Real or not? The Twins are baseball's most pleasant surprise

The Minnesota Twins have the best record in the majors.

Does that surprise you?

They're 23-12, a nifty .657 winning percentage. They just ambushed the Toronto Blue Jays in a three-game series, winning by scores of 8-0, 3-0 and 9-1. In Wednesday's victory, Jorge Polanco had five hits, including a home run. That's two five-hit games this season for Polanco. The Twins bashed four home runs in total, including Eddie Rosario's 13th, the most in the American League. Kyle Gibson recorded a career-high 11 strikeouts. It's as if they're fielding an entire lineup of Harmon Killebrews, and lately they've been pitching like an entire staff of Johan Santanas or Frank Violas.

How surprising is all this? It's surprising, although not necessarily shocking. The Twins were in the playoffs two seasons ago. A lot of stuff went wrong in 2018. A lot of stuff is going right in 2019. Some things are surprising. They signed Martin Perez as an inexpensive free agent and he added a cutter, found a couple of extra mph on his fastball and looks great. The catchers are hitting out of this world. Polanco is hitting .344/.412/.649 and has been one of the best players in the league.

At the start of the season, FanGraphs projected the Twins to finish 85-77 and gave them an 11.1 percent chance of winning the AL Central. The Indians were projected to win 97 games and had an 88.6 percent chance of winning the division. Now the Twins are projected to win 93 games with a 53.5 percent chance of winning the division. We're not a quarter of the way into the season, but the hot start coupled with Cleveland's struggles and injuries have quickly reversed the pecking order in the AL Central.

Yes, the Twins cleaned up on Baltimore (6-0). But they've also gone 7-6 against the Astros, Yankees and Indians. They're good on defense (plus-13 defensive runs saved). The back end of the bullpen has been solid. Their next 17 games are against the Tigers, Angels, Mariners, Angels again and White Sox. They might stay hot.

Jose Ramirez walks it off for Cleveland: Meanwhile, this also happened in the AL Central:

Maybe this will get Ramirez going. It was his first career walk-off home run and only his third homer of the season, and moved his batting average over .200. He has been in a deep slump since mid-August of last season, but you don't go from third place in the MVP voting to chump overnight. Look for him to get on a roll.

Catch of the day: Jackie Bradley Jr. to the rescue, robbing the Orioles' Trey Mancini of what would have been a walk-off home run in the 11th inning:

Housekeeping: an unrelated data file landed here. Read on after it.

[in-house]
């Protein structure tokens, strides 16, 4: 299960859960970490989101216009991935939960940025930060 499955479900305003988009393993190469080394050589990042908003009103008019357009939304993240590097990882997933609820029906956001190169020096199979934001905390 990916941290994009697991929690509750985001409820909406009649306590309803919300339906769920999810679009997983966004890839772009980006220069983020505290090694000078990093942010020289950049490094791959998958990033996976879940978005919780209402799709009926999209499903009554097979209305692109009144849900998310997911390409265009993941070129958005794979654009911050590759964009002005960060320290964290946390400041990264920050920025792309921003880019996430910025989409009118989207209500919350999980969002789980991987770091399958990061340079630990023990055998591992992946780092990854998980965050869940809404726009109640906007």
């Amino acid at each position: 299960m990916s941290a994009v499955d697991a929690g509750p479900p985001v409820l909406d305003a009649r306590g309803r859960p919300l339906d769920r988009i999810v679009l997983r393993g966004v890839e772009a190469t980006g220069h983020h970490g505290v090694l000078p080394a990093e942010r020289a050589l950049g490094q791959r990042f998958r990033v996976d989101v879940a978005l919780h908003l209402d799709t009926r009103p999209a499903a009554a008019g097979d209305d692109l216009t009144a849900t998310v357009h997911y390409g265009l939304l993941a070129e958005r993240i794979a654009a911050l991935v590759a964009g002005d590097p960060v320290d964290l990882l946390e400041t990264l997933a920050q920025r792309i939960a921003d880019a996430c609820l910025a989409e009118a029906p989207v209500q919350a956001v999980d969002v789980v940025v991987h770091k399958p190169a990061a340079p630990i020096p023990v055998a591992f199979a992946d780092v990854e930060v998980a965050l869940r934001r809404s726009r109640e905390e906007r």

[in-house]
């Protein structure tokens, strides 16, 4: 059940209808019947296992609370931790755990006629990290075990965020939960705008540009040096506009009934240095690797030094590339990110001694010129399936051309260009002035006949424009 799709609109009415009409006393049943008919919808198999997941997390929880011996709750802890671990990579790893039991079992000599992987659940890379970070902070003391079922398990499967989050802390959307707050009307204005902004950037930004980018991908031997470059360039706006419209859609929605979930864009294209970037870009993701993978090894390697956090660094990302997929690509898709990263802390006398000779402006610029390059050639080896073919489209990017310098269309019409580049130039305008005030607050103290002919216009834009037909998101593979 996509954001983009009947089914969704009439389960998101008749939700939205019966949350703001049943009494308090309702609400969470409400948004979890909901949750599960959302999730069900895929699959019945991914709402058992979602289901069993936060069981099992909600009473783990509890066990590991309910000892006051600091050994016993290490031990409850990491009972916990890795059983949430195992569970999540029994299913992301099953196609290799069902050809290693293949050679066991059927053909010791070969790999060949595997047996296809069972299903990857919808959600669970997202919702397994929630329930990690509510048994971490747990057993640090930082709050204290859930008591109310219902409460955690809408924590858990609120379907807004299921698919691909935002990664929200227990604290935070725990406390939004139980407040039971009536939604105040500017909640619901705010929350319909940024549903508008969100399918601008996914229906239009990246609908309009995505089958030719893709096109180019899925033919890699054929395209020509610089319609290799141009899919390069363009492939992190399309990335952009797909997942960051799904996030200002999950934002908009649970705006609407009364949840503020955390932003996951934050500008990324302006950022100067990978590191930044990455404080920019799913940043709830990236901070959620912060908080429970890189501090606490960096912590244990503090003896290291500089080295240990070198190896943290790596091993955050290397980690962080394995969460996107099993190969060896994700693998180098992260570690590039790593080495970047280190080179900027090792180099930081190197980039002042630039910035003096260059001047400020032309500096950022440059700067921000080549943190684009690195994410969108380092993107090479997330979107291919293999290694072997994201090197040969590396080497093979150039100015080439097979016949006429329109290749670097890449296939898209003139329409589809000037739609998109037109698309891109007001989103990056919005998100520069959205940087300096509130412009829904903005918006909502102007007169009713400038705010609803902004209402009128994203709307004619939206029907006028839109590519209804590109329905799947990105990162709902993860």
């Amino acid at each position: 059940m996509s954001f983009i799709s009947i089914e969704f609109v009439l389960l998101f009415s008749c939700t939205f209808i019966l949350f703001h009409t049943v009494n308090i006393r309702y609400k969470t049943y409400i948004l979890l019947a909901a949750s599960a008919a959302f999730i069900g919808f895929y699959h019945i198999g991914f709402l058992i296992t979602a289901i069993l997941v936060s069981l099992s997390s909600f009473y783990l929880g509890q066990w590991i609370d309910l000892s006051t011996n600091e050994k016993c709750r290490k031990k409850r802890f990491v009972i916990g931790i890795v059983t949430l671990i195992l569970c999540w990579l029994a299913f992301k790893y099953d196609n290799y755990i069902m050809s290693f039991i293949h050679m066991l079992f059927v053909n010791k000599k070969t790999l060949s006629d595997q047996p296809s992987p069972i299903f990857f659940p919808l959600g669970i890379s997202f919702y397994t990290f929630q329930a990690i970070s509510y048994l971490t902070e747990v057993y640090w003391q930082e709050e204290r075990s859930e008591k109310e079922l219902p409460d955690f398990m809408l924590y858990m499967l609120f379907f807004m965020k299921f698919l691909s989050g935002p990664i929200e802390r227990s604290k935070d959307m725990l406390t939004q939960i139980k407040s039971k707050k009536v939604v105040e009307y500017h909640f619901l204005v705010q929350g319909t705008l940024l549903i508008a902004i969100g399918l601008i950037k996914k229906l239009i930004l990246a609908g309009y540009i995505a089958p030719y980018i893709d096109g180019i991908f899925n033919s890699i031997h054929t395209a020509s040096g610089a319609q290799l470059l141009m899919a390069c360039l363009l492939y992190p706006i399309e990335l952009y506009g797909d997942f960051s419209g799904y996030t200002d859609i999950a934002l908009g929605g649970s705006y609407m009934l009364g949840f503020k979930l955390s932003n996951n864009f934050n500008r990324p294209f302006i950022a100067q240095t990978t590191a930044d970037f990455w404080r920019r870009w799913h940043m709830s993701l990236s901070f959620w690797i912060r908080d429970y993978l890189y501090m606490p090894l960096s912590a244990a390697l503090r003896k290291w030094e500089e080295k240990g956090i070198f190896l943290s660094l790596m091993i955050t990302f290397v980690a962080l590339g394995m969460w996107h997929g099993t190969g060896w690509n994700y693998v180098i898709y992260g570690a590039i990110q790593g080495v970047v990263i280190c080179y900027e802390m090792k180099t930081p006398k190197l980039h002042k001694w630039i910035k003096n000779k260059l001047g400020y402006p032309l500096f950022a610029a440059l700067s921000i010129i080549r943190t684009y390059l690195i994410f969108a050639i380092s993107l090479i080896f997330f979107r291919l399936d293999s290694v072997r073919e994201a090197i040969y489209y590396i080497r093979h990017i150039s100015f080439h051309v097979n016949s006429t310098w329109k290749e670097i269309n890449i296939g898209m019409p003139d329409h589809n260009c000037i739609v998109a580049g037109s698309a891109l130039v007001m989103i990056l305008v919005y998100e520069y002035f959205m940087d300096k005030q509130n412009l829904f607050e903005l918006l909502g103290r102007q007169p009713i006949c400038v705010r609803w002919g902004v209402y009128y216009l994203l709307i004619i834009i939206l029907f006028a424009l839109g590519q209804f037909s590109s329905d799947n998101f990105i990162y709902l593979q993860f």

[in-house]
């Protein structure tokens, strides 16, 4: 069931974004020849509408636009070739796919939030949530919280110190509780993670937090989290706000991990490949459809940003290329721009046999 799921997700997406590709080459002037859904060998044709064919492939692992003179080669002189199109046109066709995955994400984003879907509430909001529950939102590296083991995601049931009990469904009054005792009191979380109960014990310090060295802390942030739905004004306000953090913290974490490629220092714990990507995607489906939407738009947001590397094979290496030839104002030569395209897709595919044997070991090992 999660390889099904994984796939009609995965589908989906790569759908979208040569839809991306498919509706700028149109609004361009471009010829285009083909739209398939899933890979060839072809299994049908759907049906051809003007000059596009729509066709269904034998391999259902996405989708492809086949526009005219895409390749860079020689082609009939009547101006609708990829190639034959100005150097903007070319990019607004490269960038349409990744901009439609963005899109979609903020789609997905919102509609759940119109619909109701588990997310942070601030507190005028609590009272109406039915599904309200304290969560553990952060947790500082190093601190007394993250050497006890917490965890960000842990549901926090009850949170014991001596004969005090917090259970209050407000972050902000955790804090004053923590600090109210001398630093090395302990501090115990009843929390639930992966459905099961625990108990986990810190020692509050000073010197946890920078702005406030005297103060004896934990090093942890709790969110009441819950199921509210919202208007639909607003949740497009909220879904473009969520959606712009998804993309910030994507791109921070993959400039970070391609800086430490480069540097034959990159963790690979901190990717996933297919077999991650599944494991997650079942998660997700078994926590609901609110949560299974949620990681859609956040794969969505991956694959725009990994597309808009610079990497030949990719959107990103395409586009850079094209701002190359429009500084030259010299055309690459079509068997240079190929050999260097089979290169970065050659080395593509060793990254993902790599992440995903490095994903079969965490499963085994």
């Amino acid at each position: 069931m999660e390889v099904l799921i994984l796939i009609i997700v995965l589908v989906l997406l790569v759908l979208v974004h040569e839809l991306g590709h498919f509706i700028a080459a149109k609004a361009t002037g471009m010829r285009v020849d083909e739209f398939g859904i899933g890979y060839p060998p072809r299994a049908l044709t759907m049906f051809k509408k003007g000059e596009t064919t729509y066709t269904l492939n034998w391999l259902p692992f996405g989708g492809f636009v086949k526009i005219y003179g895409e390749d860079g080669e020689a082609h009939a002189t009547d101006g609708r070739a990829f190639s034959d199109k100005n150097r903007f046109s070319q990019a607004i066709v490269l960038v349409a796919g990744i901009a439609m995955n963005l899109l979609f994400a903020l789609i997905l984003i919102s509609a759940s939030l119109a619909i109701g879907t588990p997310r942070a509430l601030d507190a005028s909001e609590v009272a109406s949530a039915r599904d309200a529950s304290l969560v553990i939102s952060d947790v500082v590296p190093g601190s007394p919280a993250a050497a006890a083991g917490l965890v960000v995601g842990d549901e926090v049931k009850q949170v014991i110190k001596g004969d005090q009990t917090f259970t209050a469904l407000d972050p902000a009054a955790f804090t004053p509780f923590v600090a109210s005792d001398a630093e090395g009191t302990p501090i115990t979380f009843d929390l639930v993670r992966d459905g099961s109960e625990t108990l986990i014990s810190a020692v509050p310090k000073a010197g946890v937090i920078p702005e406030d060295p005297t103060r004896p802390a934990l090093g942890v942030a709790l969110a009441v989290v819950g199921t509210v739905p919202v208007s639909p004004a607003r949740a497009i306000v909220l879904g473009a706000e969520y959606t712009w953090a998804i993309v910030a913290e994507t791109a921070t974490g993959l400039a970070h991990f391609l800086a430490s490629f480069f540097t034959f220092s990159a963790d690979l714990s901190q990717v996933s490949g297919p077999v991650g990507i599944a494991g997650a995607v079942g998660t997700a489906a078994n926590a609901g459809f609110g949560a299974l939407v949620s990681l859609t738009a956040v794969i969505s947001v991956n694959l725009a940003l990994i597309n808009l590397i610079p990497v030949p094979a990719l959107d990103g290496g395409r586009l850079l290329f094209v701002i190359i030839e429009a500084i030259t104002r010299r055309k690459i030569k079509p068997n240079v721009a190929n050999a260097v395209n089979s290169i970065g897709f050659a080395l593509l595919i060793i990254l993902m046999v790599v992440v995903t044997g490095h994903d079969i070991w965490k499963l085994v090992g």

The Red Sox then won it in the 12th on Andrew Benintendi's home run. The game featured another fun highlight: Chris Sale threw an immaculate inning in the seventh -- nine pitches, nine strikes, three strikeouts. He also threw 5⅔ hitless innings and induced 16 swing-and-misses with his fastball (his most since joining the Red Sox). Remember that he had only two swing-and-misses in his first four starts combined. Yes, it was the Orioles, but Sale is finally looking more like himself.

He finished with 14 K's and the Red Sox finished with 22 -- and no walks. It's the fifth time a team has had at least 20 strikeouts and no walks:

4/29/86: Red Sox versus Mariners (Roger Clemens' 20-strikeout game)
9/18/96: Red Sox versus Tigers (Roger Clemens' other 20-strikeout game)
5/6/98: Cubs versus Astros (Kerry Wood's 20-strikeout game)
5/11/16: Nationals versus Tigers (Max Scherzer's 20-strikeout game)

The 22 strikeouts, however, is not a record for a 12-inning game. On June 6, 2017, the Dodgers beat the Brewers 2-1 and four Dodgers pitchers fanned 26 Milwaukee hitters (Clayton Kershaw had 14 in seven innings). Still, good job, Red Sox pitching. Not so good, Orioles hitting.

Go Cubs go: On Tuesday, it was Kris Bryant. On Wednesday, Jason Heyward:

It's the first time the Cubs had back-to-back walk-off home runs since Orlando Merced and Mark Grace in 1998. Guess what? Here's the Grace home run:

Final thoughts: Joey Gallo continues to rake, hitting his 100th career home run and 12th of 2019:

Gallo's 443-foot blast helped the Rangers beat the Pirates 9-6 (rallying with seven runs in the final two innings) -- although that wasn't even the longest home run of the game, as Josh Bell swatted a 472-foot homer, tied for third longest this season (one of the longer ones was his own 474-foot shot). Via researcher Michael Bonzagni of ESPN Stats & Information, Bell is the 32nd player to hit a ball into the Allegheny River since PNC Park opened in 2001 -- but only the fourth to do it on the fly.

Heck, I guess we better show this one:

Anyway, back to Gallo. He's hitting .274/.426/.679 and showing real strides to becoming more than just a .200 hitter who hits 40 home runs. Maybe he can be a .274 hitter who hits 50 home runs. He's still striking out (on pace for 214 whiffs) and his swing-and-miss rate is the same as last season. The big improvement, however: swinging less and thus swinging at more strikes.

2018: 48.6% swing rate, 29.3% chase rate
2019: 39.0% swing rate, 18.4% chase rate

Swing at strikes and better results will happen!

We leave you with this Joey Gallo fun fact: